By Lance Kramer
The California Community College Student Success Task Force was formed by California Community College Chancellor Jack Scott for one purpose: to make the difficult choices of how to ration education following a brutal decade of budget cuts across California’s education system. The Task Force produced a document that outlines who they feel should be entitled to California’s education system, and who should be left out.
This article highlights the most devastating attacks against California Community Colleges found in the Task Force recommendations.
Recommendation 3.2 out of Chapter 3, “Incentivize Successful Student Behaviors,” would require students receiving Board of Governors fee waivers to meet various conditions and requirements. This would strip “financially-needy students” of the BOG fee waiver if their grades fall, if they don’t have an approved educational goal, or if the student has taken more than 110 units.
“It would be a backslide of financial aid if we lose the BOG fee waiver,” said City College student and parent Lisa Russell, 26.
Older Adults, Immigrants, and Parents
Chapter 4, “Align Course Offerings to Meet Student Needs,” will direct community college’s course offerings and schedules to meet only the needs of students intending to transfer, earn an associate degree, or certificate. All classes not fulfilling these requirements could be cut.
“Courses that do not support programs of study and that solely serve an enrichment or recreational purpose should not be subsidized with state funds,” claims the Task Force document.
This means state funding would be cut to students and classes veering from a state-approved education plan. Students who take unapproved classes might be required to pay out-of-state tuition fees and lose all BOG waiver privileges.
“Students could go from paying very little to $200 a unit if their classes are not on their agenda,” said Karen Saginor, president of City College’s Academic Senate.
Closing the Door on the Needy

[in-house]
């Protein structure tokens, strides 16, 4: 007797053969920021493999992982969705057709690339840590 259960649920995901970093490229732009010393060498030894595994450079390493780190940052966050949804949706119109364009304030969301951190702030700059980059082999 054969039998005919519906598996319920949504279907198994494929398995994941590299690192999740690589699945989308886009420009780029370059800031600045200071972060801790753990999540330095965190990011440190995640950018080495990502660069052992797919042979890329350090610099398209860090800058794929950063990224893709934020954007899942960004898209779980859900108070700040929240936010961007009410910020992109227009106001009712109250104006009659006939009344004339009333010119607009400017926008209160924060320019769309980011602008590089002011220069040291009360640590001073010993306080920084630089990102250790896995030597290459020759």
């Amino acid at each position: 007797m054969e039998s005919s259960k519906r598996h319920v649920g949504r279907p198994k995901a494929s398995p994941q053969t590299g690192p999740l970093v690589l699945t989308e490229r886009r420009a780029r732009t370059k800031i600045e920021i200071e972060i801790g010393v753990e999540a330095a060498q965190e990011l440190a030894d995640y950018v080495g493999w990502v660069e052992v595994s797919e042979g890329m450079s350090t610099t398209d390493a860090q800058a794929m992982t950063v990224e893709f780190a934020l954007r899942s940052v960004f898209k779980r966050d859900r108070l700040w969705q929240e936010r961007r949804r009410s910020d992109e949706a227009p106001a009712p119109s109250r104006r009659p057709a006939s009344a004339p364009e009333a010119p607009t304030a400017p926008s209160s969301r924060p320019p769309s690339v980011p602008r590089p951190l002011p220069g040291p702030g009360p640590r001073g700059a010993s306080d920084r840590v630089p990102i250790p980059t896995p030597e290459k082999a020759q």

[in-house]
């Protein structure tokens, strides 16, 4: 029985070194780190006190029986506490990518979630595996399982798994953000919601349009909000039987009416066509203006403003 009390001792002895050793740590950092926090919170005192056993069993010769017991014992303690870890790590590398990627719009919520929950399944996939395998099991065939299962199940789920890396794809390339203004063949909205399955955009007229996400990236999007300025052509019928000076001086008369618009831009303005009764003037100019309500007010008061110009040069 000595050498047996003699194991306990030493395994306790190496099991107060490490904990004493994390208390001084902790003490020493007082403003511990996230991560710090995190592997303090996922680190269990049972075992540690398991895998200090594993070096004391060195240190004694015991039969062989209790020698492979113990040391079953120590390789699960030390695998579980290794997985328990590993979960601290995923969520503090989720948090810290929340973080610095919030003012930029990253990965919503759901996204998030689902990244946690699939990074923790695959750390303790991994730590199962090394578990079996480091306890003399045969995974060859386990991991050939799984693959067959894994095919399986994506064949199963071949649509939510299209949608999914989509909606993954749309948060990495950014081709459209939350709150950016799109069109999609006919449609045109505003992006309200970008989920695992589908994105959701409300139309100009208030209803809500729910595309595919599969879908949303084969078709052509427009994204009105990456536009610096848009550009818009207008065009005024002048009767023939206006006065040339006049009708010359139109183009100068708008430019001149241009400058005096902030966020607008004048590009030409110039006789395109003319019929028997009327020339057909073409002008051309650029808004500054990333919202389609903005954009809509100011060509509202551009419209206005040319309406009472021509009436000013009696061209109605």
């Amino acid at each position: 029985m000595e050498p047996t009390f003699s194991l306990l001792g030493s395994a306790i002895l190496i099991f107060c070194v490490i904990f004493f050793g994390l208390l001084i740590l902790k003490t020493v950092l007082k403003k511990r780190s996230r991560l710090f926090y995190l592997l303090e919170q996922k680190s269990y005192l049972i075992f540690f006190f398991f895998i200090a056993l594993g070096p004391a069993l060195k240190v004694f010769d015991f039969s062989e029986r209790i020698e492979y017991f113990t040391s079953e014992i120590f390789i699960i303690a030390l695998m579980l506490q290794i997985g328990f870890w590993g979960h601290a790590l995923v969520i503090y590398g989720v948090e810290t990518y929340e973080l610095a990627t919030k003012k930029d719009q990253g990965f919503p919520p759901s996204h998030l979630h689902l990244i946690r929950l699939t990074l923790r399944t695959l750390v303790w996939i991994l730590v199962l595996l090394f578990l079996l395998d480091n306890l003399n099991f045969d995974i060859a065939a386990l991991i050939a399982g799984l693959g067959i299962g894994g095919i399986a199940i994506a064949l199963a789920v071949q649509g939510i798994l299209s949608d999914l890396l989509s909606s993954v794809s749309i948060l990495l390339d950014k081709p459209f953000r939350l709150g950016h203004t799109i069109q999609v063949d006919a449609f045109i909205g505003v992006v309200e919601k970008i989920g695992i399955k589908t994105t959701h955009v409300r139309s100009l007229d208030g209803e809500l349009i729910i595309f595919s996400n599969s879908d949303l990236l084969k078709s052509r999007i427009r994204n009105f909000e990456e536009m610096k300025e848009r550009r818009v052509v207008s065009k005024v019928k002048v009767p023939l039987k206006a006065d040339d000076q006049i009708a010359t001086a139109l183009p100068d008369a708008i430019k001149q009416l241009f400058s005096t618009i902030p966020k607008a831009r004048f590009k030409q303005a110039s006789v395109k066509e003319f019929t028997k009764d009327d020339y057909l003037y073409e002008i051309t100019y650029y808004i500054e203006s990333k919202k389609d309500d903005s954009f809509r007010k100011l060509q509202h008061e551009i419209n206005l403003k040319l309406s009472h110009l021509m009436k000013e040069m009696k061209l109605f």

In Chapter 2, titled “Strengthen Support for Entering Students,” recommendation 2.2 would require students to participate in standardized diagnostic assessment, orientation and to develop an educational plan. Recommendation 2.4 would require students showing a lack of “college readiness” to participate in support resources.
Many students come to community colleges without the desire to transfer or earn a certificate. Recommendations 2.2 and 2.4 would require all incoming students to complete the full matriculation process at great additional cost to the colleges, discouraging enrollment for those who need only a few classes to develop specific skills.
“This is not just about priority,” said City College student Mike Epley, 28. “Thousands of students will be turned away, people would suffer. The students [the Task Force] will focus on are the ones who have a plan already.”
Chapter 7, titled “Enable Statewide Leadership & Increase Coordination among Colleges,” recommendation 7.1 would create a powerful new centralized community college system office in Sacramento.
It could result in City College of San Francisco and other colleges being forced to cut those courses developed to meet local needs. Popular classes like “The History of San Francisco” could face the chopping block.